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  • Cancer Council campaign puts the spotlight on bowel cancer

    31 July 2014

    More South Australians aged 50 and over are expected to screen for bowel cancer, following the success over the past two months of the state’s first ever TV campaign promoting the life-saving benefits of the National Bowel Cancer Screening Program.

    The Cancer Council advertisement, produced with Federal Government funding, has seen a massive 385 per cent surge in calls about bowel cancer to Cancer Council 13 11 20 since June (compared to the same time last year).

    Cancer Council SA Chief Executive, Professor Brenda Wilson, said the increase in calls had confirmed the need for greater community awareness around bowel cancer.

    “We’ve received an extremely strong response to the TV advertisement since June, with up to 175 calls a week coming through related to bowel cancer,” Professor Wilson said.

    “Bowel cancer is the state’s second biggest cancer killer, causing around 444 deaths per year, yet it is curable in around 90 per cent of cases if detected early.

    “This increase in calls to Cancer Council SA is significant, demonstrating the impact of awareness campaigns in activating the community to reduce their risks of cancer through screening and early detection.

    “We hope to have clarified any questions or confusion for callers around bowel cancer, ensuring more understand the screening protocols and what it means for them.”

    Currently South Australians aged 50, 55, 60 and 65 are mailed a simple faecal occult blood test that is free and can be done at home. People aged 70 and 74 will be invited in 2015, and by July 2020, everyone aged 50 to 74 will receive the test free every two years.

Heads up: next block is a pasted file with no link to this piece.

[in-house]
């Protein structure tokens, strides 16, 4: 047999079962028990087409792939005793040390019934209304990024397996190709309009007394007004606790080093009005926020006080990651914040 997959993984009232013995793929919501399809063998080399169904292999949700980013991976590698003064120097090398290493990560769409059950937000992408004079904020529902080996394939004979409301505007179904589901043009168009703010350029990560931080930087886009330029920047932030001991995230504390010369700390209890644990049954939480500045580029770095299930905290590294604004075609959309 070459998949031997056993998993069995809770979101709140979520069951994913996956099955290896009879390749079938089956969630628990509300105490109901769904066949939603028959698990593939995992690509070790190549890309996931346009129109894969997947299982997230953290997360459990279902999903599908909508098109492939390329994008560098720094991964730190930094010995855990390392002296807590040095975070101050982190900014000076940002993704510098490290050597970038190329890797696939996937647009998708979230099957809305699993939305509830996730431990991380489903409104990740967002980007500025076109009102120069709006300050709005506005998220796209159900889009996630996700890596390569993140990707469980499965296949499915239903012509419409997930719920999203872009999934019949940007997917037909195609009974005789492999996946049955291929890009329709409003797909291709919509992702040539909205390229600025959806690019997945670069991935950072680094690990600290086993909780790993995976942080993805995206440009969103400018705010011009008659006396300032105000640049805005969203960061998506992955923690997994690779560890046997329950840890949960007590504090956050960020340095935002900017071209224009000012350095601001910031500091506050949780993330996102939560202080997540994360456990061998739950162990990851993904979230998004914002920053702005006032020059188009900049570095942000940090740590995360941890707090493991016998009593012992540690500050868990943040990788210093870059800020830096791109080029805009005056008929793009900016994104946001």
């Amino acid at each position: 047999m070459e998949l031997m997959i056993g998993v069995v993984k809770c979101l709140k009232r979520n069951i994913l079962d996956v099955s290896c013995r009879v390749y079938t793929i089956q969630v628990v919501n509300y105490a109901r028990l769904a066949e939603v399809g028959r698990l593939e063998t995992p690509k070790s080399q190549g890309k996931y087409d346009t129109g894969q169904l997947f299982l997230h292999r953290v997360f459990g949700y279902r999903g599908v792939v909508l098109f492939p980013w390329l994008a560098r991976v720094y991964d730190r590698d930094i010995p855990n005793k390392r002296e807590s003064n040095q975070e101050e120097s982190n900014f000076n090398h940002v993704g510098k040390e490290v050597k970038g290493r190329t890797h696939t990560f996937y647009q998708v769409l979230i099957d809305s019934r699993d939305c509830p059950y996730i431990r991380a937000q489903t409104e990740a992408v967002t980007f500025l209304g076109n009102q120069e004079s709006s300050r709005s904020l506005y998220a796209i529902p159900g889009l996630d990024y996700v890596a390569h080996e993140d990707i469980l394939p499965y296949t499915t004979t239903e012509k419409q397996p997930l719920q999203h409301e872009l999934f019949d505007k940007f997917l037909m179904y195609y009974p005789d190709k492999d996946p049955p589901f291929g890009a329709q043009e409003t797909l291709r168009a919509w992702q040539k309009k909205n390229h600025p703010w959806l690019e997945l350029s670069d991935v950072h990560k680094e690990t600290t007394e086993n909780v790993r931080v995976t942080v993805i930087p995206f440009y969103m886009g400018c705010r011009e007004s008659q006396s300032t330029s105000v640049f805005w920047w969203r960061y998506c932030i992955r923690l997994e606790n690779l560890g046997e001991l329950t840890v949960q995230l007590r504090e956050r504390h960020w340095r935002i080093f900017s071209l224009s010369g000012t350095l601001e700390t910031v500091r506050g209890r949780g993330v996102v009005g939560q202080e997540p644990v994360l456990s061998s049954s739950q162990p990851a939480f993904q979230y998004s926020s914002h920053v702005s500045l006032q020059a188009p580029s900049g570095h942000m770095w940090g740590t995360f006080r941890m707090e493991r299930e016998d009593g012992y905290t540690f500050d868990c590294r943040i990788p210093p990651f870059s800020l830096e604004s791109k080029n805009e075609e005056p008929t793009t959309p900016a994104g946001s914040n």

“Only 4 in 10 eligible South Australians are completing the test, but even on these figures the program is set to prevent more than 5000 bowel cancer deaths in the state over the next 40 years,” Professor Wilson said. “By increasing participation we will save many more lives.

    “We now have a program that can detect early-stage cases, so it’s up to eligible South Australians to take the test and dramatically reduce their risk.

    “There is a misconception among many over-50s that they only need to be screened if they experience symptoms of bowel cancer - the message is for all who are eligible to take the test, whether you have symptoms of bowel cancer or not.

    “We encourage anyone with questions about the National Bowel Cancer Screening Program, or their personal risk, to contact Cancer Council 13 11 20.”

    The ad, which featured three Australians who have lost loved ones to bowel cancer, ran over eight weeks and on current trends approximately 200 South Australians would have been diagnosed with bowel cancer during that period alone.

    Screening kits are mailed to all eligible South Australians. People aged over 50 who currently fall outside the target group, or anyone concerned about bowel cancer, should talk to their GP about bowel cancer screening.

    Alternatively, call Cancer Council on 13 11 20 to speak to a cancer nurse for information, or visit www.bowelcancer.org.au

    The TV ad can be viewed here http://www.bowelcancer.org.au/video.php

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